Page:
Ronin of the Spirit

Because reality is beautiful.

Super Atheist III

So what ties the previous two blogs together?  In the first blog, I talked about sometimes missing the comfort the church provided me.  I spoke of speaking in tongues and the joy of sharing spiritual experiences with others.

In the next, I wrote about one of the best nights at house church.  What happened that night felt wonderful, a pleasure not entirely unlike the non-sexual part of one’s wedding night.  When you get married, there is this joy that seems to exist independently of the joy of sex . It’s the joy of belonging to someone totally and them belonging to you.  There is a spiritual sharing, a knowledge that this person is really, finally, yours.

And that was the feeling I felt that night.  My life would forever be tied to those people in that room.  We had all adopted each other, so to speak.  We had committed ourselves to love them, to care for them, to help them be the best they could be, and they committed the same to us.  There were perhaps 30 of us in that room, and we conscientiously decided we were going to be the early church together, God’s little point of light in Westport, Kansas City.

The feelings I felt that night were real.  The elation, the warmth, the affection.  All of those feelings were real feelings.  It’s just the premise which was false.  None of us really loved each other, not like that.   We all thought we did; I don’t doubt anyone’s sincerity that night.  It’s just that our hearts were writing checks our lifestyles couldn’t cash.

I remember once taking an old, rotten wood and canvas canoe down a river.  My father and I began with the feeling that everything would be OK.  The boat fell apart over a little 3 day trip, patched beyond repair. The next year we began another river trip, this time in a heavy aluminum jon boat.  Again we began with the same hope, excitement, expectation and the feeling that everything would be OK.  That trip was OK because our feelings were founded on solid fact, unlike the first, when the feelings were not.

The comfort of the church I miss is the false comfort of kindly lies.   I do miss the comfort of naivety, but not at the price of living a lie.  To be naive because you are ignorant of the truth is a normal part of youth.  To be naive because you choose to believe lies rather than truth is the first step toward mental illness.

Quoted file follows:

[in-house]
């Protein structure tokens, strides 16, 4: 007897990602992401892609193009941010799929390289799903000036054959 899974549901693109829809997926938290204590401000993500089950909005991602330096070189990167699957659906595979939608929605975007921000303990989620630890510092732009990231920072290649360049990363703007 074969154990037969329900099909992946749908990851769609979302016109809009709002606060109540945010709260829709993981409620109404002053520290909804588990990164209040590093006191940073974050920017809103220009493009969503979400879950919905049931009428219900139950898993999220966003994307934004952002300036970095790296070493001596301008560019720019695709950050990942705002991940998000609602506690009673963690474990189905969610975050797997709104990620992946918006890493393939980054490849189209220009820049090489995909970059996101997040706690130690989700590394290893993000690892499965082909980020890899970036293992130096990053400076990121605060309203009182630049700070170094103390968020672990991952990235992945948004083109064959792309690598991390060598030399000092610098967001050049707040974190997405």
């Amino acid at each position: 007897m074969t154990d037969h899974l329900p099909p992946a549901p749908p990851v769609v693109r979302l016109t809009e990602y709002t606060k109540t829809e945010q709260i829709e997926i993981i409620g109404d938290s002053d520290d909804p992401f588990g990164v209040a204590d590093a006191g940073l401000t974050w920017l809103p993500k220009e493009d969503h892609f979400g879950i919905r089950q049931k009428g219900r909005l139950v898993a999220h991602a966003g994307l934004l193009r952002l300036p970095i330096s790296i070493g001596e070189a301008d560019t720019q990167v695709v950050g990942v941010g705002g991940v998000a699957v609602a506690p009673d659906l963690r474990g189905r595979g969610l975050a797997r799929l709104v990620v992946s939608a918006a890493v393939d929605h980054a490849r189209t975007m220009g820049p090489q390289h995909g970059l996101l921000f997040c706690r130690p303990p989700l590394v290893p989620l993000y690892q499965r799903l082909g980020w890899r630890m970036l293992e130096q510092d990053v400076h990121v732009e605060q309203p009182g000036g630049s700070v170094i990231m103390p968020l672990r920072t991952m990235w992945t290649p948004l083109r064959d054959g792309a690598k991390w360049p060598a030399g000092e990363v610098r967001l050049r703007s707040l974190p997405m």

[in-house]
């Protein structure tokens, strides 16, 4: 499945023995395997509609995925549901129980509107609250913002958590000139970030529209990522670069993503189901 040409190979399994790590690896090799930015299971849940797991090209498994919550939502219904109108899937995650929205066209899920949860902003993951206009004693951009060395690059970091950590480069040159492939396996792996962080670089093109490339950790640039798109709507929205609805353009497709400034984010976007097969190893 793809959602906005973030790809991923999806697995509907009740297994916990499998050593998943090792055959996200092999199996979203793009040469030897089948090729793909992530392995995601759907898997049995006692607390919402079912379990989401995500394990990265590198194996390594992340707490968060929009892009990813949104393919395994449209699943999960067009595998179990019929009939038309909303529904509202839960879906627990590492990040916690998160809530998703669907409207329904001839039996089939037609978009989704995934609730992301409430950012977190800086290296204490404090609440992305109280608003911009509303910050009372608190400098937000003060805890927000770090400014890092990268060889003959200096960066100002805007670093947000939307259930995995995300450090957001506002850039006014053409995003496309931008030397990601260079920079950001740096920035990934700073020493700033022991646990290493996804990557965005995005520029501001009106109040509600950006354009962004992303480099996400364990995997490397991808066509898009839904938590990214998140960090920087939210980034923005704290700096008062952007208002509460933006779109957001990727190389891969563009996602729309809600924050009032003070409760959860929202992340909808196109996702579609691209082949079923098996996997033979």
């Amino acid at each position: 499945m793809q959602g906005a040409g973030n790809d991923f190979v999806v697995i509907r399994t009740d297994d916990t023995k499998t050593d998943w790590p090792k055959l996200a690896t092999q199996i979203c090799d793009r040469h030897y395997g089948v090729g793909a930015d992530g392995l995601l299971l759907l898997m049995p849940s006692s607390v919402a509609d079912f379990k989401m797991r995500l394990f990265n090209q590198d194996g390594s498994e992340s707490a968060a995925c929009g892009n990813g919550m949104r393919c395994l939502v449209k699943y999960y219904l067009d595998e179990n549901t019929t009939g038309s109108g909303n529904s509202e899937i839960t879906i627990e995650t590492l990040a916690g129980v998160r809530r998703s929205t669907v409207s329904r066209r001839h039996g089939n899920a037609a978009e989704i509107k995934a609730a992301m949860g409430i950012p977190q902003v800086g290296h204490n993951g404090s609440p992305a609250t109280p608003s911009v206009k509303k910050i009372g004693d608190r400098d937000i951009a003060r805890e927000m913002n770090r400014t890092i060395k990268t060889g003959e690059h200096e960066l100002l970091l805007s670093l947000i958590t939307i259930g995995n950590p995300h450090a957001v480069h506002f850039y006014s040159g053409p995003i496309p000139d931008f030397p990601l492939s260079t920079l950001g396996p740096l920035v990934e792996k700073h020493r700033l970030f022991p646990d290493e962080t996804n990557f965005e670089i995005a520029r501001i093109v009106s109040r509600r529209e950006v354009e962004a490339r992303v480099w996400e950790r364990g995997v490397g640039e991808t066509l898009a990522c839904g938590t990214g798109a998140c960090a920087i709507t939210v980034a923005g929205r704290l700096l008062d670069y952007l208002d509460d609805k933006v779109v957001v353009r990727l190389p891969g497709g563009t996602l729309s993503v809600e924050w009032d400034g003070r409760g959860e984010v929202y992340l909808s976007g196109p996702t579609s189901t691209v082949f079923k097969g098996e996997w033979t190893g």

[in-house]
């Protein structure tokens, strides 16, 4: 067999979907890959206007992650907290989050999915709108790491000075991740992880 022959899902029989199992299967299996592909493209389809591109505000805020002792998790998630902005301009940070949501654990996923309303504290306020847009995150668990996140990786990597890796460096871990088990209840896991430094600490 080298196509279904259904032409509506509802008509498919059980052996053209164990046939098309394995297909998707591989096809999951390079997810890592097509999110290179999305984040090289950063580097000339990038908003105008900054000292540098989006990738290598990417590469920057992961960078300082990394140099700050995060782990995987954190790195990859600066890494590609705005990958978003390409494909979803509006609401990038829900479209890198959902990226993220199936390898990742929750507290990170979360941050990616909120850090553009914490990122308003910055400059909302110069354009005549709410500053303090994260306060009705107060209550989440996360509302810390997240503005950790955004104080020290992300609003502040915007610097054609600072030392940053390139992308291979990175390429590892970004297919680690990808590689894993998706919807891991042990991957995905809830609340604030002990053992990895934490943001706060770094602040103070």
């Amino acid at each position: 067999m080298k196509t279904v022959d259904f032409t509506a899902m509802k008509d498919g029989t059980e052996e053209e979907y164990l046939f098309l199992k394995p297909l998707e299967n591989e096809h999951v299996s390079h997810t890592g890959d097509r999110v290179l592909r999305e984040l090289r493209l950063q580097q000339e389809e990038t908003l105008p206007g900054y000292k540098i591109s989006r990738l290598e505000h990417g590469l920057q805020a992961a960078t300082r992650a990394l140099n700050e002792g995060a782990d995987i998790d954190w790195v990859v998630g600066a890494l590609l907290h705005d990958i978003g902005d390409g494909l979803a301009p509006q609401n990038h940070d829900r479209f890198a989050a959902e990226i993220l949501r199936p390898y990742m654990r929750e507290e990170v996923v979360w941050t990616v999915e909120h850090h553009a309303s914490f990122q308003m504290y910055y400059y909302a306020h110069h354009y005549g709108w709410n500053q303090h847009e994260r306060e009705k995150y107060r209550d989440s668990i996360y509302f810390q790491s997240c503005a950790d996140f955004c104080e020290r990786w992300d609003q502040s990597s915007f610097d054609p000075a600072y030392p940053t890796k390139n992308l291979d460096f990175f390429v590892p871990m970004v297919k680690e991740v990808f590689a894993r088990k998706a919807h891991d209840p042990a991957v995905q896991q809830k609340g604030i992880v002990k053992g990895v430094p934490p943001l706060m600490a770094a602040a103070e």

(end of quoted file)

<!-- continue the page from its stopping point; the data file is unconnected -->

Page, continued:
Above all, I guess what I missed was the friendship, but upon reflection I realize, I didn’t have real friendship, but rather real feelings about non-friends.   An acquaintance asked me the other day if I still wanted to be friends with her.  I laughed out loud.  Real friendship isn’t something you choose to do, it’s something you cannot chose not to do. And that sort of friendship takes time measured in years and decades, not months.

Let me plug my friends Jason, Paul, and Ben here.  I have known all of them for 16 years.  Any of them would lay their lives down for me, and I for them.  We aren’t friends because we know how to be, we are friends because we don’t know how not to be.  All saw me through an awkward adolescence, the turbulent nine years of teenhood, 3 failed attempts at college, a failed engagement, marriage, fatherhood, ministry, and finally atheism.  And nothing I have done has made it possible for them to stop loving me.  That’s friendship.

I am not super atheist. I do miss the comfort of the church sometimes, but it was real emotions based on false events.  I miss the feeling, not the falsehood.

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June 20, 2009 - Posted by | atheism, Christianity, Religion, Self discovery, skepticism, Uncategorized | , , , , , , , ,

9 Comments »

  1. I have a question. I am not looking for an argument or to try to convince you of anything. I am simply curious: what was the thing or things that moved you to your current view of life? I see so many people in life that have gone from a life perspective of belief in God to one with no belief in God. I am only a bystander in life (I think I know a few things but I am willing to admit that I don’t know everything). Whenever I see people making fairly radical changes, I am curious to find out why. Anyway I still hope that you have a good life. I will give you this, your assesment of true friendship is a good one. True friends are ones born in experience and adversity. I have a few of those 20+ year friends that no range of simple emotion could disrupt.
    Thanks, Glenn

    Comment by kingdomkeysbooks | June 21, 2009 | Reply

    • A simple phrase: “There is no functional difference between a God who takes no action and God who does not exist to take action.”

      Those were my watch words when I explained the charismatic movement to non-charismatic Christians. My de-conversion is not a radical change in direction, but continuing search for truth, as my belief was.

      I’m enjoying your comments, by the way. Keep posting.

      Comment by truthwalker | June 21, 2009 | Reply